Who are our daughters supposed to marry?

June 16, 2019By Ken HarrisonRise of the Servant Kings, Values, Women

I’ve been doing a lot of interviews lately in conjunction with my new book and the launch of the new era of Promise Keepers. A lot of the questions are the same, but every now and then a question takes me by surprise, and I answer from my heart more than my head.

This was the question, “Why is it that you have such a heart for men’s issues that you are bringing Promise Keepers back?” It was a fair question, and my answer was immediate: “I don’t really have a heart for men’s issues. I have a heart for women and children.”

This might not have been the smartest thing for the head of a men’s ministry to say, but it welled up within me and I couldn’t answer any other way.

Women and children are the ones who suffer when men are screwed up. If it’s true as Josh McDowell says that 70 percent of men in the church look at pornography twice a week or more, who are our daughters supposed to marry? How are we supposed to expect men to treat women with respect as their partners unless we change the hearts of men?

What I saw in my days as an LAPD street cop in South Central is that almost all the problems in this world come from the pride and the greed of little men. 

Calling men to be men isn’t chauvinistic or somehow against women — although it is countercultural and controversial. But it is a fact that when men check out of their families, women suffer the most, and so do their children. 

Single mothers are

·      More likely to be poor.

·      Less likely to be employed full-time, if at all.

·      More likely to be food insecure.

·      More likely to receive government assistance.

·      More likely to lack health insurance.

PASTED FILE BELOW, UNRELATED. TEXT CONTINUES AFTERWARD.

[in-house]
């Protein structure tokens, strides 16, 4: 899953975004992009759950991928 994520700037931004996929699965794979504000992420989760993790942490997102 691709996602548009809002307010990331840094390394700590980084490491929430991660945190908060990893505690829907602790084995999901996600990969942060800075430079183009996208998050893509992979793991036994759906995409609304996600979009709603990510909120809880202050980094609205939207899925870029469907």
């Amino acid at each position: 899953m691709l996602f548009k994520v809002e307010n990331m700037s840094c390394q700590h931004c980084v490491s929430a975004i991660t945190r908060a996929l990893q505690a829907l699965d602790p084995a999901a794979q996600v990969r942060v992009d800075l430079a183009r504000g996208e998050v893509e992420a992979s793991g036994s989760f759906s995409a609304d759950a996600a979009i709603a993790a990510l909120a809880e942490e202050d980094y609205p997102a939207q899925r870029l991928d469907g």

Children raised without their fathers are:

·      Nine times more likely to drop out of high school.

·      Two times likely to end up in jail.

·      Four times more likely to need help for emotional or behavioral problems.

·      And that’s just the start.

Look at all the ministries fighting sex trafficking in the world. They’re all very, very, very important. But every one of them is fighting a war that cannot be won by only attacking the supply side. And for every girl rescued from the horrific world of slavery, traffickers will enslave 100 more. But if we can change the hearts of men, we change the demand side. When we attack supply and demand, then we defeat this evil.

That’s why Promise Keepers is so necessary. It’s not that we’re aiming for men, it’s that we’re aiming for the whole world. We owe that much to our kids.

I think there’s a desperation in America. I think men are becoming more and more passive, obsessed with video games, sports, pornography, and it’s women and children who are suffering.

But when a man is a man and keeps his promises, those around him get cared and provided for. Real men will never do anything solely for their own benefit. But we will swim shark-infested waters for those who are counting on us.

That’s what a man is — being a leader, being courageous and stepping into the fight, cherishing our wives and families, and being unshakable in our commitment to making the world around us a better place.